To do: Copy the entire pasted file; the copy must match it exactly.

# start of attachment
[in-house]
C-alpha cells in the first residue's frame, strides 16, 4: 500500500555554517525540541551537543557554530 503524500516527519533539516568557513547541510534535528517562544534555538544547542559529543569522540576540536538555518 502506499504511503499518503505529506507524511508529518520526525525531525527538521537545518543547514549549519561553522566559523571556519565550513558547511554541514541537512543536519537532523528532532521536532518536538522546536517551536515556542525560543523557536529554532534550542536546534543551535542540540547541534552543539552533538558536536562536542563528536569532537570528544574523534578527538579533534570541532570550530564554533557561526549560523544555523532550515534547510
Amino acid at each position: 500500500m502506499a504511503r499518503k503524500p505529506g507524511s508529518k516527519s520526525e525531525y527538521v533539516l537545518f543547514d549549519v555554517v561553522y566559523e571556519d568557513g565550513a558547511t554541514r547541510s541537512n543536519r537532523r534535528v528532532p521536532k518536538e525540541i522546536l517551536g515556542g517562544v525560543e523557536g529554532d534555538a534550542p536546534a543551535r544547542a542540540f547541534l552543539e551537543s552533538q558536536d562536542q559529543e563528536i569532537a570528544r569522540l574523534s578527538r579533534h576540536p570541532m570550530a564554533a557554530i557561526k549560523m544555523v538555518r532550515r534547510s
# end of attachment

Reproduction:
[in-house]
C-alpha cells in the first residue's frame, strides 16, 4: 500500500555554517525540541551537543557554530 503524500516527519533539516568557513547541510534535528517562544534555538544547542559529543569522540576540536538555518 502506499504511503499518503505529506507524511508529518520526525525531525527538521537545518543547514549549519561553522566559523571556519565550513558547511554541514541537512543536519537532523528532532521536532518536538522546536517551536515556542525560543523557536529554532534550542536546534543551535542540540547541534552543539552533538558536536562536542563528536569532537570528544574523534578527538579533534570541532570550530564554533557561526549560523544555523532550515534547510
Amino acid at each position: 500500500m502506499a504511503r499518503k503524500p505529506g507524511s508529518k516527519s520526525e525531525y527538521v533539516l537545518f543547514d549549519v555554517v561553522y566559523e571556519d568557513g565550513a558547511t554541514r547541510s541537512n543536519r537532523r534535528v528532532p521536532k518536538e525540541i522546536l517551536g515556542g517562544v525560543e523557536g529554532d534555538a534550542p536546534a543551535r544547542a542540540f547541534l552543539e551537543s552533538q558536536d562536542q559529543e563528536i569532537a570528544r569522540l574523534s578527538r579533534h576540536p570541532m570550530a564554533a557554530i557561526k549560523m544555523v538555518r532550515r534547510s